“The way airlines are doing business is undergoing a fundamental transformation,” states Ilya Gutlin, SITA President, Asia Pacific. “Mobile apps permeate every step of the journey and core aspects of operations. Our recent survey results show 93% of airlines have mobile services for passengers as a top investment priority over the next three years, with 58% investing in major programmes.”
This is good news for SITA. Chances are, if you’ve used an airport or airline’s mobile app, you’ve used a service enabled by SITA, which boasts clients in over 190 countries worldwide.
“Mobile devices promise to be the single greatest influence impacting the travel experience in the future. Today, 70% of passengers carry a mobile phone when they travel and this phone is increasingly loaded with travel apps designed for mobile ticketing, check-in and boarding,” says Gutlin.
Mobile technology is not just a commodity for travellers though – it is rapidly being adopted by the in-flight crewmembers, too: “Cabin crews are increasingly being equipped with tablets to quickly and easily access passengers and operational data. By using digital passenger lists, airlines are getting critical information into the hands of the crew who need it in order to meet their passengers’ needs. The crew tablet is more efficient than traditional paper-based processes, enabling a superior passenger experience on board.”
If it seems like these mobile developments have come almost out of nowhere, it is because the industry has evolved at a remarkable rate – and it shows no signs of slowing down just yet. Based on SITA’s most recent surveys of passengers, airlines and airports, it has predicted four major trends to take hold of the travel experience by 2015:
- The way passengers buy travel will change. By 2015, both airlines and airports expect the web and the mobile phone to be the top two sales channels. Passengers are asking for a more personalised buying experience and the industry is responding to it.
- Passengers will take more control. By 2015, 90% of airlines will offer mobile check-in – up from 50% today. Passengers will use 2D boarding pass or contactless technology such as Near Field Communications (NFC) on their phones, at different stages of their journey, such as at boarding gates, fast-track security zones and to access premium passenger lounges.
- Customer services will be mobile and social. By 2015, nine out of ten airlines and airports will provide flight updates using smartphone apps. The industry is also exploring apps to improve the customer experience. Airlines and airports are looking hard at bringing the might of mobility and social media to new ways of providing services.
- The passenger experience will improve thanks to better business intelligence. By 2015, more than 80% of airports and airlines will invest in business intelligence (BI) solutions. Most will focus on improving customer service and satisfaction, often through personalised services.
These predictions show a corporate acknowledgement not only of the importance of mobile communications to the traveller, but to the businesses themselves as well. For two years running, mobile services for passengers top the list of investment programmes, showing how airlines are committed to mobile across the whole business.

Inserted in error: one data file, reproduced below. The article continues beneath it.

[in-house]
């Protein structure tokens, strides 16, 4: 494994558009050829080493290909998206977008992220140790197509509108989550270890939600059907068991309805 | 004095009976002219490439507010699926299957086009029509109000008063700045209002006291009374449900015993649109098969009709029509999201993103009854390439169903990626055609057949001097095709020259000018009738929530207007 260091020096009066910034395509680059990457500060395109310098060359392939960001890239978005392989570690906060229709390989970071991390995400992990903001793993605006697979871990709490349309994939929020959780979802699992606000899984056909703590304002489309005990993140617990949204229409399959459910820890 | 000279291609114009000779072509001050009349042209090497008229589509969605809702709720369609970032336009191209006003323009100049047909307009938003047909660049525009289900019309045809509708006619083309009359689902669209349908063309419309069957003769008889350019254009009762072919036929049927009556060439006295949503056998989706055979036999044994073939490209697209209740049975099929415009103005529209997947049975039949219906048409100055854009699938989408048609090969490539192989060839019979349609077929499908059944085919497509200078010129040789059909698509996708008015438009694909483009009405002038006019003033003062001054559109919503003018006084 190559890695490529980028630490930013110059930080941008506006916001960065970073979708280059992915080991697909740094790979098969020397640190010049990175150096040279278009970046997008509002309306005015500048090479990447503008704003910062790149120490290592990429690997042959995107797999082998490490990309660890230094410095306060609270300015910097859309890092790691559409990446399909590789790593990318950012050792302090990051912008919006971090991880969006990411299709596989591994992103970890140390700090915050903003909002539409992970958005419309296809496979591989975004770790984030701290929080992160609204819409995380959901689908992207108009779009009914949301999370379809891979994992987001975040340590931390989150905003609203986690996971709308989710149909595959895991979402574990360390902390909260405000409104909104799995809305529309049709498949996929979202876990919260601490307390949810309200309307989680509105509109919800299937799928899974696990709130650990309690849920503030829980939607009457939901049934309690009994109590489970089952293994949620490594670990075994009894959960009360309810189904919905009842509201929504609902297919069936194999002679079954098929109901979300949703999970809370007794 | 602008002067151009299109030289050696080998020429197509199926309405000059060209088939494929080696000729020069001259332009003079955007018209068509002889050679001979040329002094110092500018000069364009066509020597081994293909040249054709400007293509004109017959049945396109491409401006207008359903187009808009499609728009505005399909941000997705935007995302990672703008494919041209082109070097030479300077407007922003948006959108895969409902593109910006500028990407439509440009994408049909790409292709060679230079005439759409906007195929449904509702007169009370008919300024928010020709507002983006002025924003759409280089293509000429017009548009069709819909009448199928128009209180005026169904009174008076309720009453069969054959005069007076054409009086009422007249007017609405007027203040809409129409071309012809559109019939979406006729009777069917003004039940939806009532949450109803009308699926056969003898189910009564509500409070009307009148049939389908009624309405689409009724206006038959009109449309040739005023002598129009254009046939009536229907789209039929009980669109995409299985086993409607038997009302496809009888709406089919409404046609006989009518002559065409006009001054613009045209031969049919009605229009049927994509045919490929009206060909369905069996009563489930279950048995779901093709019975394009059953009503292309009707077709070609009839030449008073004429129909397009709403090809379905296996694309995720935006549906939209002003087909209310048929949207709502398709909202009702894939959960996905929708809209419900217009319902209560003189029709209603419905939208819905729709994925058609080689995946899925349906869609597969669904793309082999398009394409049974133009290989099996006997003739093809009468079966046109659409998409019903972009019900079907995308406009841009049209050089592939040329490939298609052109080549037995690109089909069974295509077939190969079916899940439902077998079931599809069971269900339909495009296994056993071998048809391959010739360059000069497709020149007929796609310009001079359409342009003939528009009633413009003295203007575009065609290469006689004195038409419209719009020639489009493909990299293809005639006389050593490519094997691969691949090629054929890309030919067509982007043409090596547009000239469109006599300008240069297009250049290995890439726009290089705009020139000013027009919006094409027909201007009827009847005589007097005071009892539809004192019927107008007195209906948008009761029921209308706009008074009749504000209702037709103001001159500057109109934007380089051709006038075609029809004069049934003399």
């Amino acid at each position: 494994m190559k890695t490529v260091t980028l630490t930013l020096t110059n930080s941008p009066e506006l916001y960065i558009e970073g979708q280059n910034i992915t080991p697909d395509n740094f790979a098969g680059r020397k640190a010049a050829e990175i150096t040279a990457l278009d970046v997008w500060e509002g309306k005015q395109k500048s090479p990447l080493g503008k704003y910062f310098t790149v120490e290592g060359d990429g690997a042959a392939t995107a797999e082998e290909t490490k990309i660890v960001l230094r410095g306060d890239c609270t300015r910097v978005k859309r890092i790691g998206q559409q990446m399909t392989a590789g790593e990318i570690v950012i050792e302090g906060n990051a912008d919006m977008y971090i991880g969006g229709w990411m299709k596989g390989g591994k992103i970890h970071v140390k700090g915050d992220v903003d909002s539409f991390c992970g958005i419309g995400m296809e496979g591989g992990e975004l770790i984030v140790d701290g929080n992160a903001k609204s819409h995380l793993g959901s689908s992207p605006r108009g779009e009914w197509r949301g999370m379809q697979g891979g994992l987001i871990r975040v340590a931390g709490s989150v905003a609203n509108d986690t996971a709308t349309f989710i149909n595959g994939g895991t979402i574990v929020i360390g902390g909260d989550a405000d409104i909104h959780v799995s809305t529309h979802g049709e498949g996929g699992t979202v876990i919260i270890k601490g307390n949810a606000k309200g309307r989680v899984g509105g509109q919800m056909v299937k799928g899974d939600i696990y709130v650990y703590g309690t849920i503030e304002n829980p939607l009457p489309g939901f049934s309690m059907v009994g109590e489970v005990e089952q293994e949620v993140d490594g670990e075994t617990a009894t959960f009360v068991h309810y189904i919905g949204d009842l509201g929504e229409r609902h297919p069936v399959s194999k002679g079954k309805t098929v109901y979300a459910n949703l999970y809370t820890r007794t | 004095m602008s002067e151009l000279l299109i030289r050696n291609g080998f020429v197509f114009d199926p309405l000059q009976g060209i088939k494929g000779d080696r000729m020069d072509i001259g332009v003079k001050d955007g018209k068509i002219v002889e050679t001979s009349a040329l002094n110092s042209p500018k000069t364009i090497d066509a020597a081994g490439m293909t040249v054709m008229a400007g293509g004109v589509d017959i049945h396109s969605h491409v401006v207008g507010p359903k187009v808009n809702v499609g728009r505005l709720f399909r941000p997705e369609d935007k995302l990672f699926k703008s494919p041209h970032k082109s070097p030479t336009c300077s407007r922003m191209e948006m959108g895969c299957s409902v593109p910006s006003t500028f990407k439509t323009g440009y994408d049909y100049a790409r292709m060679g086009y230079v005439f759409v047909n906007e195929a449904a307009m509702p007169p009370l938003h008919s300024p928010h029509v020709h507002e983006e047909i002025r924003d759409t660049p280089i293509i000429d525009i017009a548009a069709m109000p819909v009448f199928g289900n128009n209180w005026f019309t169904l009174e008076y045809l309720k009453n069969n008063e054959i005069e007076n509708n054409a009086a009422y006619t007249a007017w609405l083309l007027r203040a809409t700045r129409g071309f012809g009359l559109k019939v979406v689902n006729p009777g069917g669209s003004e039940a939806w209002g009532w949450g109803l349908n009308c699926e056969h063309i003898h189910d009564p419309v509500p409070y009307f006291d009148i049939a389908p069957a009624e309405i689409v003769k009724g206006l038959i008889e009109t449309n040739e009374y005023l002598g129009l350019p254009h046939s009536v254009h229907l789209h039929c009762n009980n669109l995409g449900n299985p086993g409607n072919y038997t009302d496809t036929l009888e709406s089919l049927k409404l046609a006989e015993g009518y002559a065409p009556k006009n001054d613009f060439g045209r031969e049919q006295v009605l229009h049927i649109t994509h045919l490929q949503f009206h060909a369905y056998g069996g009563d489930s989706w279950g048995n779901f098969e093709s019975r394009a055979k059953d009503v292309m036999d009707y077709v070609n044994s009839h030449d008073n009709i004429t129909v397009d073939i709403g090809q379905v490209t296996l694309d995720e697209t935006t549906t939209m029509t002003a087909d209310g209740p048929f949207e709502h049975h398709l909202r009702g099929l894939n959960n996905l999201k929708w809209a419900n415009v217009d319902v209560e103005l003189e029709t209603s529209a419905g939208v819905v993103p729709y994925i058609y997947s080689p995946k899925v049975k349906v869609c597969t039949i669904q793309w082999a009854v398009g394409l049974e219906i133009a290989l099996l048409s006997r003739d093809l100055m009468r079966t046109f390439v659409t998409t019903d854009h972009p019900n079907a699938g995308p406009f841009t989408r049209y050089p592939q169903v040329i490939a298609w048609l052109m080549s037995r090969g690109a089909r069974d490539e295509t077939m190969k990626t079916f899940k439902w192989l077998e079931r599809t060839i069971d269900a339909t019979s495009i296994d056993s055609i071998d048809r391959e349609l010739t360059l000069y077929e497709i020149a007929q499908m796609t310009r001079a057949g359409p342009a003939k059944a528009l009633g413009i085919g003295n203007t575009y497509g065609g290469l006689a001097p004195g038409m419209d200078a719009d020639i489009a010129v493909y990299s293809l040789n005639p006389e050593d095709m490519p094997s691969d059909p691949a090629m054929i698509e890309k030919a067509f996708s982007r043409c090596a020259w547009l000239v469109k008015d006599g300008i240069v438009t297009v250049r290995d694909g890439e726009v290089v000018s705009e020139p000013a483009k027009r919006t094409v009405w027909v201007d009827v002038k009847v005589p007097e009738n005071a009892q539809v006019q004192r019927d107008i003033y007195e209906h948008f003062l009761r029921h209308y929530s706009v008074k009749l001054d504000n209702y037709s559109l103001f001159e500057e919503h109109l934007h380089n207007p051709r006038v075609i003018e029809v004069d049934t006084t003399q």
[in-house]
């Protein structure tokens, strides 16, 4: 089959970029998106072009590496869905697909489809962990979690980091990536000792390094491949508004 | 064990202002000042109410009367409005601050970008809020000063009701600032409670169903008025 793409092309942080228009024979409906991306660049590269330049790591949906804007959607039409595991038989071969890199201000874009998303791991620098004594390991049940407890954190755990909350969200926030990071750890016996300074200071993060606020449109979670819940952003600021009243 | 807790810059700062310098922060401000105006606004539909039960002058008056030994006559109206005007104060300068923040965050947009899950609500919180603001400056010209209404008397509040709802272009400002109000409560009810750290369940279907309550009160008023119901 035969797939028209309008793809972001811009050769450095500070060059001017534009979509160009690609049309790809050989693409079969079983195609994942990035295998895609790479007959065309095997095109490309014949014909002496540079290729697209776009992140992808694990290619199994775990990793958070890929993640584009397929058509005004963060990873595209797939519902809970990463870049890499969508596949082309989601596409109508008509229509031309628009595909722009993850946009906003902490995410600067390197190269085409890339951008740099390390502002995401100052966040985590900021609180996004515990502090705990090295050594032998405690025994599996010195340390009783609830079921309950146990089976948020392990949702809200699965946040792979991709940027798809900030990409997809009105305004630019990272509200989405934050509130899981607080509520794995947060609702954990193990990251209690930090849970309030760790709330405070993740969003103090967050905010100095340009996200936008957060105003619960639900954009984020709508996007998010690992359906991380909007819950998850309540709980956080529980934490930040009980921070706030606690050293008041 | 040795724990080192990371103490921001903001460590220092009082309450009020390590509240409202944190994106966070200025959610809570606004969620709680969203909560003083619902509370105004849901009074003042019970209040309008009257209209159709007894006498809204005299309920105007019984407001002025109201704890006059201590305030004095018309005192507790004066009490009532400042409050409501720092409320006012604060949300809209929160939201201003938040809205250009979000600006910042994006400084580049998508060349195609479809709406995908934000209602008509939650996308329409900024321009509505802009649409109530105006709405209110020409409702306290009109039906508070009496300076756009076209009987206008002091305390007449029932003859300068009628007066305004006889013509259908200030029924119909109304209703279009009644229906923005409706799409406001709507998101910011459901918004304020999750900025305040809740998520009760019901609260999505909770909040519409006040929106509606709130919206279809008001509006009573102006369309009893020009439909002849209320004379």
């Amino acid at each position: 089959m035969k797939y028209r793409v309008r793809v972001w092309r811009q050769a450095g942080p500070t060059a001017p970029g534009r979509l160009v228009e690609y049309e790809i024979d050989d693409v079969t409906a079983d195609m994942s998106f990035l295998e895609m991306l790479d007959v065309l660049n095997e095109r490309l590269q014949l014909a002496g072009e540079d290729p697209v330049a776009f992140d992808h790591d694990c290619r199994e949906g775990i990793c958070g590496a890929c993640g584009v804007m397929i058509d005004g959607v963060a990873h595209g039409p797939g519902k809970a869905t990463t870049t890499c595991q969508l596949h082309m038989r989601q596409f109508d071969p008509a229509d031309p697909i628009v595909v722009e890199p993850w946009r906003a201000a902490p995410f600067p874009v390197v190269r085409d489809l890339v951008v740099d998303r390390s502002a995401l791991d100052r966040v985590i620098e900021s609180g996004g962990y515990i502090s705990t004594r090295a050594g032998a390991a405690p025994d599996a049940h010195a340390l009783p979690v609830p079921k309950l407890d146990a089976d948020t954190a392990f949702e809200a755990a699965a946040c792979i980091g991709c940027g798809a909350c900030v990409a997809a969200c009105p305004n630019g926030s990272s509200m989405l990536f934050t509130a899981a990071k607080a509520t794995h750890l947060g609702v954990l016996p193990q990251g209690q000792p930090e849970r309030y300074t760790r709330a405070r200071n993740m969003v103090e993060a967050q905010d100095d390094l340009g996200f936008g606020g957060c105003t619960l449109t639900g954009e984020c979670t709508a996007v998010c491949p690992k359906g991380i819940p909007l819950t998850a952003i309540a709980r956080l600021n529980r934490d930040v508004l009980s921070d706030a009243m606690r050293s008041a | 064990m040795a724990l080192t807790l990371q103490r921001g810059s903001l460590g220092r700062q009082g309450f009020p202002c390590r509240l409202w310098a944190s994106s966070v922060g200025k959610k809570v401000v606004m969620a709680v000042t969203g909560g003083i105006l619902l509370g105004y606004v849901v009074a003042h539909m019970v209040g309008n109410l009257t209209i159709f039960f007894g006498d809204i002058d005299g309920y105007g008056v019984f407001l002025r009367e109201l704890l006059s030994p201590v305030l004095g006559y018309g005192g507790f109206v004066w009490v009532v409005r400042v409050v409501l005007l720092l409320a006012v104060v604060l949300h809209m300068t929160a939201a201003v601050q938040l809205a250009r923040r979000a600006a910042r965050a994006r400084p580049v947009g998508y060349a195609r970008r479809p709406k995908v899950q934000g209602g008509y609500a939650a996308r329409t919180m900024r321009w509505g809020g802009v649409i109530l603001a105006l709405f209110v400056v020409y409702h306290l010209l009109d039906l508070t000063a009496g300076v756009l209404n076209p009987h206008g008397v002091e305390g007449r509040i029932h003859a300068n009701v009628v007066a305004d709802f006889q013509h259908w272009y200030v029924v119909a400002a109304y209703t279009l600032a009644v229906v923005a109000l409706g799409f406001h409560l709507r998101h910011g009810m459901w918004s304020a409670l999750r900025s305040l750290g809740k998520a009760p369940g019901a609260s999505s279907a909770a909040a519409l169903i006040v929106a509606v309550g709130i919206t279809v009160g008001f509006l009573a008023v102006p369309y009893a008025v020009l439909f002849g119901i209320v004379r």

Mobile technologies will have an important part to play in Asia’s continued rise, too. The IATA Airline Industry Forecast 2012-2016 predicts a growth of over 380 million passengers within the forecast period. “This will put a strain on managing capacity and Asian carriers and airports are turning to technology to process these passengers,” says Gutlin.
As things stand, the Asian market is actually behind its Western counterparts with regard to mobile technological uptake – whilst the numbers are ever rising, the usage percentage of 53% is noticeably lower than the global average for passengers embracing mobile technology (68%).
Despite the low figures, Gutlin believes that Asia is still a world leader in embracing new technologies: “Malaysia Airlines is offering check-in on Facebook, which allows interaction among friends. In Japan, the use of Near Field Communications (NFC) is ahead of most Western airlines – for example, Japan Airline’s Touch & Go Android is an app which will allow passengers to pass through boarding gates using their NFC-enabled phones.”
Echoing sentiments made clear by Exicon Founder Cat Purvis in the first part of FTE’s examination of mobile advancements last week, SITA believe the ultimate future of the flight experience is total synchronicity between passenger and airline/airport. “At SITA, we see the future of the journey as being connected – passengers connected using in-flight connectivity, but also all the crew connected and able to serve passengers throughout the flight, both in the cabin and the cockpit. The availability of sophisticated mobile devices combined with the sophisticated apps connected to the airline’s systems will deliver personalised service not just on the ground, but in the air.”